Sure, sure. Building those apps is all fun and games until someone needs to make a living from it. And then? Then things get a little more confusing.
It happened again, didn’t it? I know, I know. You were planning to do it. But you kept hitting snooze on the task. And then when you finally had a second to consider it, you realized that the deadline for applying for OEN Venture Northwest had passed. So sad. And you had “smart investment” written all over you.
Well, turn that frown upside down, my friend. You’re in luck. You’ve been granted an extension. That’s right. The deadline is now September 8. So get working on that Venture Northwest application. I mean, you weren’t planning to do anything this weekend anyway, right? Read More
Today, Portland-based StepChange Group took the stage at MIX08 to demonstrate a groundbreaking new application: the world’s first gesture-driven, Microsoft-Silverlight powered user interface on a mobile device.
The data-driven touchscreen interface, dubbed MIXr, runs in the Microsoft Windows Mobile 6 environment, and was a proof-of-concept to showcase the functionality of these cutting edge development environments for the MIX audience.
Aside from the Portland angle, why is this newsworthy?
In my opinion, the release of the MIXr application is important for two specific reasons.
First, it proves the viability of Silverlight as an environment for delivering rich mobile applications. And, on a day when the use of these types of technologies in the mobile environment is being rejected by a major player, that’s a pretty big win.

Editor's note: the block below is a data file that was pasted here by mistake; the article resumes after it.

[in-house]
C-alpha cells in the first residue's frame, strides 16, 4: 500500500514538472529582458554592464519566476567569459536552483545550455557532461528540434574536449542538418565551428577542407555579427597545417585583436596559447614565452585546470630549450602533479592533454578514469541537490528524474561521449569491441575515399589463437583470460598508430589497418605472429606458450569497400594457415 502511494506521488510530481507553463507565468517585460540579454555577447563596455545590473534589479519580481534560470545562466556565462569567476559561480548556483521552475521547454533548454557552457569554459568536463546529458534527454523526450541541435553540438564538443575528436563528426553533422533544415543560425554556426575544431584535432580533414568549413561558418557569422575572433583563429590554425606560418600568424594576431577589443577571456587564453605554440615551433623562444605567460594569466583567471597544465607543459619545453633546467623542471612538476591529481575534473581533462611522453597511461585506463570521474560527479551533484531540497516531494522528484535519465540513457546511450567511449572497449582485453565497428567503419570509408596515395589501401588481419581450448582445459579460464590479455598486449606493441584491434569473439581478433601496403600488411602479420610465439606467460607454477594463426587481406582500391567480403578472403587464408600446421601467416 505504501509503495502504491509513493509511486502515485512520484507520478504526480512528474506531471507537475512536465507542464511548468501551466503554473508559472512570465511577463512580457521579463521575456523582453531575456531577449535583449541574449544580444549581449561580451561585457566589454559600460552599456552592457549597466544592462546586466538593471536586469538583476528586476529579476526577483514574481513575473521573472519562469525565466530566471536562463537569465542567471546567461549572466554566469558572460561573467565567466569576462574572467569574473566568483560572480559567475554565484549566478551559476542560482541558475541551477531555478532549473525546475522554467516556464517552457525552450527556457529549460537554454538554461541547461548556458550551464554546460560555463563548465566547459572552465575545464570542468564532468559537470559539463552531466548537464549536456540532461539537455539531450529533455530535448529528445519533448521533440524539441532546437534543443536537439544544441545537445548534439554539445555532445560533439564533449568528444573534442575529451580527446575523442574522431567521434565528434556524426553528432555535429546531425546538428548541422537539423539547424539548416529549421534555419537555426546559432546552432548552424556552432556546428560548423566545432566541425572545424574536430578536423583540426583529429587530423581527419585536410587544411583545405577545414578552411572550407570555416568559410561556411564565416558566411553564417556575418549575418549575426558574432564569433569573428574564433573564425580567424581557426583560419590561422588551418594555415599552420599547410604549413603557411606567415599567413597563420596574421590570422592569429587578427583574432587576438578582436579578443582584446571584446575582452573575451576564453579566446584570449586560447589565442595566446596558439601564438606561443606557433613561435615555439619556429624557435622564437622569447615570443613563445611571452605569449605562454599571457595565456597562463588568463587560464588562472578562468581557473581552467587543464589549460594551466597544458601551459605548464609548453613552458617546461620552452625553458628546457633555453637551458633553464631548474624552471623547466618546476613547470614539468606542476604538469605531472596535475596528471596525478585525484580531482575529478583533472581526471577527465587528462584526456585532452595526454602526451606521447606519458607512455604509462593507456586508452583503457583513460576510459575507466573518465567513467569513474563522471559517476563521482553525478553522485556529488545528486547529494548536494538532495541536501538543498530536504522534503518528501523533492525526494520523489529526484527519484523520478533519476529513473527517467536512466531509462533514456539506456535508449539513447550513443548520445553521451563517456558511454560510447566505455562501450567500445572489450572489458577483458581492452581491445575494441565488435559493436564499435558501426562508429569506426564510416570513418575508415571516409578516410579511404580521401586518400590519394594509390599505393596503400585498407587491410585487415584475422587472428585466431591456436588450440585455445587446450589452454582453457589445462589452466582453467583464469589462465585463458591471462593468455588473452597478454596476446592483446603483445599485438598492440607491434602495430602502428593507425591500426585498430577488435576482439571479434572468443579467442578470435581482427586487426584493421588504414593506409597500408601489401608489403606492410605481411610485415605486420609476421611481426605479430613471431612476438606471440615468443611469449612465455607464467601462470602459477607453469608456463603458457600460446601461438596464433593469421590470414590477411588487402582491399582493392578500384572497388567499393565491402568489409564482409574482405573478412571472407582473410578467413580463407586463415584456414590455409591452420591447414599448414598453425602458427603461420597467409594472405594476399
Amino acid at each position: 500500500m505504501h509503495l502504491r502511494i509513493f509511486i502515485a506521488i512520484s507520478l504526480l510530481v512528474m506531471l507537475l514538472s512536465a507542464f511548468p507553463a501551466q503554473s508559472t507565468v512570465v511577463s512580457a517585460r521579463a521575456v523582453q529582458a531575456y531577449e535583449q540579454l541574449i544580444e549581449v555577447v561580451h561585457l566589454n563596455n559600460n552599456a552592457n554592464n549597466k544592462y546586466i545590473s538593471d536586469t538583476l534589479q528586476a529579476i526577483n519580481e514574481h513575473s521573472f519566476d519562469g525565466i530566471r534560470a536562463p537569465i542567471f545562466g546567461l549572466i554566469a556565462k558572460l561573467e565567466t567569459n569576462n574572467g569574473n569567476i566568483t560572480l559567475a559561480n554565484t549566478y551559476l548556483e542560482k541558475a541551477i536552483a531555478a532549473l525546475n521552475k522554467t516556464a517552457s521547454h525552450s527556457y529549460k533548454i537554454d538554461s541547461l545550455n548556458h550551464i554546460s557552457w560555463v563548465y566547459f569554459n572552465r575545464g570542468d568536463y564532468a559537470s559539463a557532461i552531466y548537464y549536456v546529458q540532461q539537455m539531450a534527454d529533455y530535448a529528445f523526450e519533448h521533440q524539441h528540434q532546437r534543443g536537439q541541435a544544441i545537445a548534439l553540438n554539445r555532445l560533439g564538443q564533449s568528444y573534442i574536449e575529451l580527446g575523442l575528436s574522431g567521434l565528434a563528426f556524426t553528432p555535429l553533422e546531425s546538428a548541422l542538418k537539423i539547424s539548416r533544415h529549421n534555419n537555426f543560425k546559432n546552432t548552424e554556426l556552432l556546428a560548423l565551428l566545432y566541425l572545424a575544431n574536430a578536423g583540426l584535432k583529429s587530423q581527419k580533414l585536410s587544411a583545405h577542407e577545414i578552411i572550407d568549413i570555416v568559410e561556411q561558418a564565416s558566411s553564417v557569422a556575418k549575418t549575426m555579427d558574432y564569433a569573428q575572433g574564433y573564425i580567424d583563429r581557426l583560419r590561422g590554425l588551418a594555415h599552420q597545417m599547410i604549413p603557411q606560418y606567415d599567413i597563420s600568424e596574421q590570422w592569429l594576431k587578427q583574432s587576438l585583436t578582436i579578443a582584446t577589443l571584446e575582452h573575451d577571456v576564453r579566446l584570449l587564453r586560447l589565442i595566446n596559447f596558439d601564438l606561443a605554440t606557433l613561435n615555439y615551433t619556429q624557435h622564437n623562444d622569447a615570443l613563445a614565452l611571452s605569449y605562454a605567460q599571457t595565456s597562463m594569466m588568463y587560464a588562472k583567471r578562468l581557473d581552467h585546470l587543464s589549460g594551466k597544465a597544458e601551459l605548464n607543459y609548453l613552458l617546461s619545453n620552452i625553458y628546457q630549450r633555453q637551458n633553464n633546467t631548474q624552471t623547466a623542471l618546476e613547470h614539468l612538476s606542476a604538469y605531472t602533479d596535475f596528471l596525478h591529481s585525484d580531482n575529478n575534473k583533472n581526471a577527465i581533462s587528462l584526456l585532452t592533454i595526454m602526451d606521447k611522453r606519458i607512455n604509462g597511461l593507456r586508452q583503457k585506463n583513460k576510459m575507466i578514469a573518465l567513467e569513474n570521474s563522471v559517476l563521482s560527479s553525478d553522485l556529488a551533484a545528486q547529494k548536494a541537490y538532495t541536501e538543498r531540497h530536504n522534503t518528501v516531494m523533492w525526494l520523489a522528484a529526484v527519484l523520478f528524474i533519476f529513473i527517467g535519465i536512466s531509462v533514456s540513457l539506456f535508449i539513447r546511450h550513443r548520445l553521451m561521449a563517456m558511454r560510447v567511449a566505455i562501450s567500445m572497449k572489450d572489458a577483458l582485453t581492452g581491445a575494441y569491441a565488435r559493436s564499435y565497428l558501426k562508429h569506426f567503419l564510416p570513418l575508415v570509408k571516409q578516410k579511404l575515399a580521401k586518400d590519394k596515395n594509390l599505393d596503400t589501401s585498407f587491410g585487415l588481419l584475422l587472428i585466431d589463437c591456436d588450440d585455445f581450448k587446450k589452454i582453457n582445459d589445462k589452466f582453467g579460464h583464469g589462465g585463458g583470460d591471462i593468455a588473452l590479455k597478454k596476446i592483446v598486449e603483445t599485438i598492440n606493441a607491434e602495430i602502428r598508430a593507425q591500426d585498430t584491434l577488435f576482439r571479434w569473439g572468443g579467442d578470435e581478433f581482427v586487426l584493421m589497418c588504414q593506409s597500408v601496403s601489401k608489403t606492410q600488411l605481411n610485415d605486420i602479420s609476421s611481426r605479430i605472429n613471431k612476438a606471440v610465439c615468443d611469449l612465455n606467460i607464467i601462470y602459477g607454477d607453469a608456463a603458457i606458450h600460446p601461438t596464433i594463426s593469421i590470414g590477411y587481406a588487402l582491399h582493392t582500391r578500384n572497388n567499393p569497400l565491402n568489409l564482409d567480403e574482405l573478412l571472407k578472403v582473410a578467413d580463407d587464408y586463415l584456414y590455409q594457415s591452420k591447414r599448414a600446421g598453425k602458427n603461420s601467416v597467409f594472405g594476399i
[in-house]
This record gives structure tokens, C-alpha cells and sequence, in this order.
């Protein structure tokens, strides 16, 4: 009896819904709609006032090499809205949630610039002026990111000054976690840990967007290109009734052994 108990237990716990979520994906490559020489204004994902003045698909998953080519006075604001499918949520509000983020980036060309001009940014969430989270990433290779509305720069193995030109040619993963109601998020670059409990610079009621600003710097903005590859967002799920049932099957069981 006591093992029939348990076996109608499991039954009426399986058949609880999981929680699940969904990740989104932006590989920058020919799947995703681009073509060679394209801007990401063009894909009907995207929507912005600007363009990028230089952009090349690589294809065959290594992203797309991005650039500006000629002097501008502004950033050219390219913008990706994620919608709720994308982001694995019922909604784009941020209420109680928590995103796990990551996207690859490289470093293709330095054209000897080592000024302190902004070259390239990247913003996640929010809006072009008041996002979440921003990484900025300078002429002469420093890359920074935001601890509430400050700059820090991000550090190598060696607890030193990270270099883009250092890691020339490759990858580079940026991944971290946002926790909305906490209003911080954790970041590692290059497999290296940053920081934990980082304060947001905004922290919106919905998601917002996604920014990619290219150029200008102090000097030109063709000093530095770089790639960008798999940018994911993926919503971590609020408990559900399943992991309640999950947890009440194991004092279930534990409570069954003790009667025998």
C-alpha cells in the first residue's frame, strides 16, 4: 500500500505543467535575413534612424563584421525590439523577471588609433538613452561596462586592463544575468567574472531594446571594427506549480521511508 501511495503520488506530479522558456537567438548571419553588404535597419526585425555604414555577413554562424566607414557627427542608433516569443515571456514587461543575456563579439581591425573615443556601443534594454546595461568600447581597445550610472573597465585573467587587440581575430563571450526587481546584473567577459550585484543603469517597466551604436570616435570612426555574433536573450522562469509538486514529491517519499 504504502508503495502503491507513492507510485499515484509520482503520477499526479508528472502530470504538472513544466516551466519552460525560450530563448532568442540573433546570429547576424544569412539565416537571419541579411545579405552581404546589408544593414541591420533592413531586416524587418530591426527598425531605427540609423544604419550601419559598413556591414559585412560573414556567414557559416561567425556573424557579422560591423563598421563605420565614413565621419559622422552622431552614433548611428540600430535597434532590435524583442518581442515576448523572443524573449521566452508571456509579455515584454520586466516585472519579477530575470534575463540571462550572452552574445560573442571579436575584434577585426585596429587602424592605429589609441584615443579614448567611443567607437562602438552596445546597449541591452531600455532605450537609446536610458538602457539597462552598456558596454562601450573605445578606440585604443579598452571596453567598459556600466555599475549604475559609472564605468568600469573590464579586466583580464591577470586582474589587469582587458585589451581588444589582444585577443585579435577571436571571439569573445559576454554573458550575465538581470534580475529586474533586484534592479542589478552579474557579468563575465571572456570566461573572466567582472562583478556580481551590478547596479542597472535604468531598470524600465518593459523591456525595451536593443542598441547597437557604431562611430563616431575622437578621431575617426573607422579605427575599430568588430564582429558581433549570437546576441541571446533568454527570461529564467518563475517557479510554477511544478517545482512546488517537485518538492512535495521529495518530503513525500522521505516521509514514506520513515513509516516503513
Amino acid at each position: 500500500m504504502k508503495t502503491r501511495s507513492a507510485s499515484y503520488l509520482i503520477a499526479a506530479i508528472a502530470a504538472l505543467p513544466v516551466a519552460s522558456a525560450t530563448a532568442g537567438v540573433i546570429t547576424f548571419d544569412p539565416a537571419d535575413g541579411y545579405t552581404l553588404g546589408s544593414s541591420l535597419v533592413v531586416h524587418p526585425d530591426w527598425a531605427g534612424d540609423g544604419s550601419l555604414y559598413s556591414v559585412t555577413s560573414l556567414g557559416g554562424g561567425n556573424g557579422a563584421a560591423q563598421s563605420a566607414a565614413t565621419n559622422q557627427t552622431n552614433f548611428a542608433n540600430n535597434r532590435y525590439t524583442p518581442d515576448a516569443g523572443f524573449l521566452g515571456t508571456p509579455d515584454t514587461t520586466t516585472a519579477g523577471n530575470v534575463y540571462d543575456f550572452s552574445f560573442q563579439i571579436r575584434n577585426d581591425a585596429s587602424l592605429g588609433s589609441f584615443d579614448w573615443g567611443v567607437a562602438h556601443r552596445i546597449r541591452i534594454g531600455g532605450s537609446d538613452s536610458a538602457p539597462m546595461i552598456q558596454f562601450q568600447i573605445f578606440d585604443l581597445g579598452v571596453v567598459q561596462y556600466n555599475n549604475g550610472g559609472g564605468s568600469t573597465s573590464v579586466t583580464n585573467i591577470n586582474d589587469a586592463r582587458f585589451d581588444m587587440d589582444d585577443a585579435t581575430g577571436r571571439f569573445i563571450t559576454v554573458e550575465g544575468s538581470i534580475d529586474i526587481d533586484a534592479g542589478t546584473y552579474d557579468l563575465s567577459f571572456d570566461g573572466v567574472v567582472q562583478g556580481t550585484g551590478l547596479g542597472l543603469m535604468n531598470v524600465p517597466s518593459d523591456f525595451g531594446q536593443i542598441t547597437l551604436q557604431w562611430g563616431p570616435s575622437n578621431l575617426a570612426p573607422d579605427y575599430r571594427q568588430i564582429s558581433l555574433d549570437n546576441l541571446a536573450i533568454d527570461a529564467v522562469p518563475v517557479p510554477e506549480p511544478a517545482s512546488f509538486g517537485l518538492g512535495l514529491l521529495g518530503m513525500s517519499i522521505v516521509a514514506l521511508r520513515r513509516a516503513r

Second, it gives us a glimpse into the future of social networking.
Unlike many of today’s “social networks on mobile devices,” the MIXr application, developed by StepChange in partnership with San Francisco’s Stimulant, demonstrates how the future of social networking may transition to your mobile device.
In other words, this isn’t a “m.” mobile view into an existing social network application; it is the social network application:
[MIXr] uses real-time user updates to track the mood and status of clubs and venues—and helps friends to connect and coordinate with one another during a night out.
It aggregates user ratings, such as a venue’s mood, line length, and music, and uses interactive data visualization to make it easy to figure out what’s hot and what’s not.
“Rich mobile applications are going to quickly change the way we use the Web everyday,” said Tate. “We’re focused on creating applications that leverage the powerful advantages of location, personalization and communication that the mobile environment provides – and have chosen Silverlight as our platform because of its portability and performance.”